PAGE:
Chem. 1977, I2, 623.
Table VIII. Calculated Bader and GAPT Atomic Charges in Trisubstituted Methanes and Their Conjugate Bases system
atom H C F C F H C
c+ c+ C
C N 01 0 2
N 0, 0,
0.0864 2.1478 -0.7440 1.3985 -0.7989 0.1547 0.41 56 1.2250 -1.4148 0.4029 1.1527 -1.6205 0.2045 1.0307 0.5424 -0.4690 -0.487 1 1.3379 0.3595 -0.5694 -0.5694
-0.0612 1.7895 -0.5761 1.1823 -0.7274 0.0663 0.6093 0.0244 -0.2496 -0.6500 0.6014 -0.7 180 0.0729 0.4987 1.2520 -0.6970 -0.7456 -0.9195 1.6786 -0.8527 -0.8527
in the covalent minimum of the C(NH2)3C(CN)3species (4) parallel the charges in tricyanomethane, while the charges in the ionic minimum (5) parallel the charges in the tricyanomethanide anion. These trends are also evident in the covalent (6) and ionic (7) transition states of C(NH2)3C(CN)3. A similar effect is present in the G A P T charges for the conformers of the C(NH2)3C(N02)3molecule. The GAPT charges on the C,, N2, O,,and O2 atoms are similar to the charges on the trinitromethanide anion, again indicating that this molecule is more an ion pair than a covalently bound system.
Conclusions Ab initio electronic structure calculations provide a great deal of information on the electronic structures of hexasubstituted push-pull ethanes, revealing a spectrum of covalent and ionic bonding in these systems. Although such calculations are not feasible at present, inclusion of diffuse functions in the basis sets and accounting for the electron correlation effects may further stabilize the ionic isomers. A plethora of molecules are known in which electron distributions are greatly influenced or even switched between two extreme cases by solvents or change of physical state. However, the fact that one molecule, namely, C(NH2)&(CN),, exhibits two isomers stable in vacuo that have the same formal atomic connectivities, but entirely different electronic structures, is quite unusual in organic chemistry. Our studies have also shown that, depending on the substituent and conformation, the molecules can posses very complex topological structures. The bond paths in these topological structures not only exhibit unusual characteristics, but also can preclude accurate determination of Bader atomic charges due to the resulting complicated shapes of the zero-flux surfaces. The GAPT charge analysis, on the other hand, can help to clarify the interactions in these systems and to indicate the nature of the chemical bonds. We believe that these systems can serve as prototypes for understanding electron pushing and pulling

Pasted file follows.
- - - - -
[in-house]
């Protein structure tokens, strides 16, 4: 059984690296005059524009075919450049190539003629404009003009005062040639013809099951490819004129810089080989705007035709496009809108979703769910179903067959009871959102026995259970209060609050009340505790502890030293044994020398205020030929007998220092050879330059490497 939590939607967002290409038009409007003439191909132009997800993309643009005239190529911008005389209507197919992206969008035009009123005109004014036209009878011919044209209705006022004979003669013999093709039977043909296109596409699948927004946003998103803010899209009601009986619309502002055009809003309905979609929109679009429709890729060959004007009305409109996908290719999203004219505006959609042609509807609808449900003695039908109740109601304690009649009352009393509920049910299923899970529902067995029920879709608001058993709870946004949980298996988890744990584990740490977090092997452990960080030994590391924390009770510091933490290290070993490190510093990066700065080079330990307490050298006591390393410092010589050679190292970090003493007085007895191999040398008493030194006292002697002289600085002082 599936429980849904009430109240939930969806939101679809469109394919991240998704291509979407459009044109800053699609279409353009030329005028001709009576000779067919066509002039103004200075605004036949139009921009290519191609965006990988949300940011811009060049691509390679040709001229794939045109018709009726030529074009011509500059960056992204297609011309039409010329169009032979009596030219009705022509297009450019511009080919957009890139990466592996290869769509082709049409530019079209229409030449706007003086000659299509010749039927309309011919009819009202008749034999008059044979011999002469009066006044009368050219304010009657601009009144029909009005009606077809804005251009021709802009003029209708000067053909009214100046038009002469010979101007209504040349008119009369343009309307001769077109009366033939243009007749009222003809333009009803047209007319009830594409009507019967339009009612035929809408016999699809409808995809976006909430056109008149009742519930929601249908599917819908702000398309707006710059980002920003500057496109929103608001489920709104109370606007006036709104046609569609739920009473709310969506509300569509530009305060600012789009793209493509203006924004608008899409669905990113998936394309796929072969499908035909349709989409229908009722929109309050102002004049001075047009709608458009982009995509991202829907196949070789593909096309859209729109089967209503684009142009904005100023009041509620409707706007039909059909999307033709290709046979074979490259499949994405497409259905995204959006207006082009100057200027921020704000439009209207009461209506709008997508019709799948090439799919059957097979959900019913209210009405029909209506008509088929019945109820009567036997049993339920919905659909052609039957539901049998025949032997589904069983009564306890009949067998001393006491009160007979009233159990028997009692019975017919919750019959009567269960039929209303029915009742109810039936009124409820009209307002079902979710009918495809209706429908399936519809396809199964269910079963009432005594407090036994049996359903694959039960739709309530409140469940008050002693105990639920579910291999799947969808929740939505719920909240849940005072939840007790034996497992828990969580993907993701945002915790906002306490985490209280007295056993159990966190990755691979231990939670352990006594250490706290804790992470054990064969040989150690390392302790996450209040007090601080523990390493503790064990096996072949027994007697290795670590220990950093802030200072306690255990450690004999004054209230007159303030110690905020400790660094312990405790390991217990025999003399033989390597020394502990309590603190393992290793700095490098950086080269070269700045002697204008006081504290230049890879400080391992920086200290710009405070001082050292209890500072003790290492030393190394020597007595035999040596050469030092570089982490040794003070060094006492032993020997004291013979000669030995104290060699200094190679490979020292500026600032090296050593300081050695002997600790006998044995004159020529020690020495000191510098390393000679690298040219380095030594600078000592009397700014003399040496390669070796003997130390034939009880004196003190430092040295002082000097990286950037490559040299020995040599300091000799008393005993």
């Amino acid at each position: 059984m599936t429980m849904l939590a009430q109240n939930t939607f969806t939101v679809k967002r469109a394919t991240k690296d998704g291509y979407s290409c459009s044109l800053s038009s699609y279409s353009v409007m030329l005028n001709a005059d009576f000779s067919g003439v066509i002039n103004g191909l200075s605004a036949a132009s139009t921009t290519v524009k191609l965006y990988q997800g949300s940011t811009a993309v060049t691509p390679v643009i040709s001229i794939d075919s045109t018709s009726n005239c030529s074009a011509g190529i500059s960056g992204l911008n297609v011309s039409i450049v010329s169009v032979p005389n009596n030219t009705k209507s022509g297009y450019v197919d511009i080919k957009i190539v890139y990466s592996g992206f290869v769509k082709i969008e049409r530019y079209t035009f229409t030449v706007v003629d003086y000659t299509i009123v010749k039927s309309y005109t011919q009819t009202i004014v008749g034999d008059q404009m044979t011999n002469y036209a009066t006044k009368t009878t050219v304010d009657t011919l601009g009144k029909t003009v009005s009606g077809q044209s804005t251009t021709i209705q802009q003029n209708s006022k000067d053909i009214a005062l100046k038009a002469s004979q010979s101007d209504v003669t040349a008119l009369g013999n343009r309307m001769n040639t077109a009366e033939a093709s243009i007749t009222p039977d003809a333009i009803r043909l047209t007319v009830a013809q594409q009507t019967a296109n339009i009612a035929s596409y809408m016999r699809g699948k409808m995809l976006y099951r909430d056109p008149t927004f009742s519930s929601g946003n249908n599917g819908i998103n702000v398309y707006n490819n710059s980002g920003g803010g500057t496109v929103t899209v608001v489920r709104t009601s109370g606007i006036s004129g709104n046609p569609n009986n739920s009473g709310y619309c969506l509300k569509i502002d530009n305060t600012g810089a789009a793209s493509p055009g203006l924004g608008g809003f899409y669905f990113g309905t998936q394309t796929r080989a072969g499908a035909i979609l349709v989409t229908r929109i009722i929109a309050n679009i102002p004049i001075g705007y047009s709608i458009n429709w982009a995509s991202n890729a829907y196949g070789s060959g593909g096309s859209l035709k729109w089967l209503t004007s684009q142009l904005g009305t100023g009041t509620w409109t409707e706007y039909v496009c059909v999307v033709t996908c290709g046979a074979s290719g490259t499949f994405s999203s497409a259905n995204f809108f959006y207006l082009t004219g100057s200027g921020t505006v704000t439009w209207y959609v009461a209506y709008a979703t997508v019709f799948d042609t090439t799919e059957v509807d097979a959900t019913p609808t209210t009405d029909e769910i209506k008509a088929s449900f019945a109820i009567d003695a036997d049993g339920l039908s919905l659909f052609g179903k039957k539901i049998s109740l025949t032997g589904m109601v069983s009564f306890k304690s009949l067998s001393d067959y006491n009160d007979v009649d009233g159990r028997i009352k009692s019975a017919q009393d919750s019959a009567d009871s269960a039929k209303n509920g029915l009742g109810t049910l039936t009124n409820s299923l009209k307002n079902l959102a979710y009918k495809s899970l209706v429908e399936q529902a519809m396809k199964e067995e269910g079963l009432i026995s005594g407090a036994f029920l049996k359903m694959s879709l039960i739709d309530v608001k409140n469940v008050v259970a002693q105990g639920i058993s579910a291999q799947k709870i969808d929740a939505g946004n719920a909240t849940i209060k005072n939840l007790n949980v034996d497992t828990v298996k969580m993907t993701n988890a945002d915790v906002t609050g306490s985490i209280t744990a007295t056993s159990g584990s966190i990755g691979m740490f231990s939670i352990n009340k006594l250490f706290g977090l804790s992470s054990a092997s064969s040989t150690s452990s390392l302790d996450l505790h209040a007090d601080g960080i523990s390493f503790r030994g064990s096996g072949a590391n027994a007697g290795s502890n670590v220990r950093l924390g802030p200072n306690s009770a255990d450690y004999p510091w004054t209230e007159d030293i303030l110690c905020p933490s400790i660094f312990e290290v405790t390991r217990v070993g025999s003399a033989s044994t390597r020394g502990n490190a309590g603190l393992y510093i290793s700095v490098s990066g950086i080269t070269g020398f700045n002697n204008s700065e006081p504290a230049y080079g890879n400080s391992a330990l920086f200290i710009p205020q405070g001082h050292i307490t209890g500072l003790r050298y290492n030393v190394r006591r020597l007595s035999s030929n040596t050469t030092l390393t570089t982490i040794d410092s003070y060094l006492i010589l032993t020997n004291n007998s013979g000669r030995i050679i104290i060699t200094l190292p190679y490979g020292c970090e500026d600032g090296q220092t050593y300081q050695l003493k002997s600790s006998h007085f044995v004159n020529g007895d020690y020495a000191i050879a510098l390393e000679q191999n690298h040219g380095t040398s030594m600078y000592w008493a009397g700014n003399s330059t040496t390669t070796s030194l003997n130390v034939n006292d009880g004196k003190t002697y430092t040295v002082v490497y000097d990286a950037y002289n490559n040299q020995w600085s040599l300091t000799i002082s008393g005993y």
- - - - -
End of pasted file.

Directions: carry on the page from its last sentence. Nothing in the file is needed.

J . Am. Chem. SOC.1991, 113, 6766-6771
effects, or both inductive and mesomeric origin, in organic chemistry.
Acknowledgment. This work was partially supported by the National Science Foundation under the Contract CHE-9015566 and by the Florida State University through time granted on its VAX and Cray Y-MP digital computers. J.C. also acknowledges
support from the Camille and Henry Dreyfus Foundation New Faculty Award Program. The helpful suggestions from Dr. J. P. Ritchie (Los AIamos National Laboratory, Theoretical Division, G~~~~T-14) are appreciated. Registry No. (NH2)$CF3, 134939-43-8; (NH2)3CC(CN)3,12504194-3; ( N H 2 ) 3 C C ( N 0 2 ) 3 125041-93-2. ,
Chemistry of Large Hydrated Anion Clusters X-(H,O),, 0 I n m 50 and X = OH, 0, 02,and 03. 1. Reaction of C 0 2 and Possible Application in Understanding of Enzymatic Reaction Dynamics X. Yang and A. W. Castleman Jr.* Contribution from the Department of Chemistry, The Pennsylvania State University, University Park, Pennsylvania 16802. Received February 4, 1991 Abstract: The reactions of C 0 2 with large hydrated anion clusters X-(H20)n1s59, X = OH, 0, 02,and 03,were studied in a fast-flow reactor under thermal conditions. Interesting solvation effects were found in terms of the observed mechanisms and reaction kinetics. Hydration by only a few water molecules makes 02-and 03-very inert to attack by C02due to the change in sign of the reaction enthalpy from negative to positive caused by the solvation. In contrast, reactions of hydrated OH- with C 0 2 are exothermic at all degrees of solvation, and the large discrepancy between the experimentally measured rate constants and the theoretically calculated values, also attributable to solvation, can be explained by a consideration of the reaction kinetics in which the unimolecular dissociation rate constant of the reaction intermediate increases and the intermolecular conversion rate constant decreases at progressively larger cluster sizes. An application of this work is found in contributing to a further understanding of the reaction dynamics of enzymatic hydration of C 0 2 in biological systems. The present work gives experimental evidence, by bridging the gas and the condensed phase via reactivity studies at different degrees of hydration, to support a proposed mechanism that attributes the enzymatic effect to a decrease in the hydration of OHby carbonic anhydrase.